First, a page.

Skip to comments.Washing of Women's Feet on Holy Thursday?
Posted on 03/24/2004 6:15:03 AM PST by NYer
ROME, MARCH 23, 2004 (Zenit.org).- Answered by Father Edward McNamara, professor of liturgy at the Regina Apostolorum Pontifical Athenaeum.
Question 1: Is it proper to have holy water receptacles empty from Ash Wednesday on, through all of Lent? -- F.D., Scandia, Minnesota
Q-2: I have learned today about the Washing of the Feet ceremony at Mass in my parish on Holy Thursday. To take the place of the Twelve Apostles, we are to have six gentlemen and six ladies. I would welcome your comments about this innovation. -- M.R., Melbourne, Australia
Q-3: Each year I find it increasingly difficult to perform the washing of parishioners' feet at the celebration of the Lord's Supper because of stiffness in my knee joints which make it almost impossible to get back up on my feet when moving from one parishioner to the next. Is it permissible to delegate this function to an older server? -- C.D., Archdiocese of New York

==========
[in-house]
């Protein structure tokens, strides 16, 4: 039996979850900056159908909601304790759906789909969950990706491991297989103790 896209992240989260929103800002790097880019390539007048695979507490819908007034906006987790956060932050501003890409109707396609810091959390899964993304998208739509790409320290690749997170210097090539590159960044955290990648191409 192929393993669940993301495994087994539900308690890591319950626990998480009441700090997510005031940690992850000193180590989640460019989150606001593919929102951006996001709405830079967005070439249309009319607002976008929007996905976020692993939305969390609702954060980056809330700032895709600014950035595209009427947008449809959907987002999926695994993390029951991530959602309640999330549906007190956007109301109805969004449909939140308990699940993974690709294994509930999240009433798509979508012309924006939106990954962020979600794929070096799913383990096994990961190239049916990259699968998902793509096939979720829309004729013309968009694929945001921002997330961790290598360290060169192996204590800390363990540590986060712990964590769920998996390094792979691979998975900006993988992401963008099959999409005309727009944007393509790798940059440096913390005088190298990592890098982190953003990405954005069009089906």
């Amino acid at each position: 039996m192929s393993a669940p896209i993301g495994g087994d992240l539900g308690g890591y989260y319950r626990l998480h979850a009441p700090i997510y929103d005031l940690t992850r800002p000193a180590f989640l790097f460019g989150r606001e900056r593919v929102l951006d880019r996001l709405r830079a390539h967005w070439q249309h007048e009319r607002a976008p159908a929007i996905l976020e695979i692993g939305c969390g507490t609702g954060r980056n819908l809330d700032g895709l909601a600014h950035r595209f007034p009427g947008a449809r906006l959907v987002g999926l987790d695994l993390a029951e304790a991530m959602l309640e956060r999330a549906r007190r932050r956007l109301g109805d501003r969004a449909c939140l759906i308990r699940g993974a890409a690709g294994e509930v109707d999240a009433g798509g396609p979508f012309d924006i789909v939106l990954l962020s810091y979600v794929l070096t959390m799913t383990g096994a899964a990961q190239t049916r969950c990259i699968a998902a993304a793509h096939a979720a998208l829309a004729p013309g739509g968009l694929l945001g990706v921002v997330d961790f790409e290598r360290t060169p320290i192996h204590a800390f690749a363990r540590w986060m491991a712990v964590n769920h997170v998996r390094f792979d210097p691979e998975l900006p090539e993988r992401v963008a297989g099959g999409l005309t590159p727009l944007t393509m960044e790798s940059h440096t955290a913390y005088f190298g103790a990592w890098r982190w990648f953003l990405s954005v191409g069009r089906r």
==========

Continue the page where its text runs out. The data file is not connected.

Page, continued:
Q-4: For the adoration of the cross on Good Friday, can we use a crucifix (with Jesus' body on it) or should we look for a plain cross? -- F.M., Antique, Philippines
Answer 1: The Congregation for Divine Worship and the Sacraments recently responded to a similar question (3/14/03: Prot. N. 569/00/L) giving a clear answer: "This Dicastery is able to respond that the removing of Holy Water from the fonts during the season of Lent is not permitted, in particular, for two reasons:
"1. The liturgical legislation in force does not foresee this innovation, which in addition to being 'praeter legem' is contrary to a balanced understanding of the season of Lent, which though truly being a season of penance, is also a season rich in the symbolism of water and baptism, constantly evoked in liturgical texts.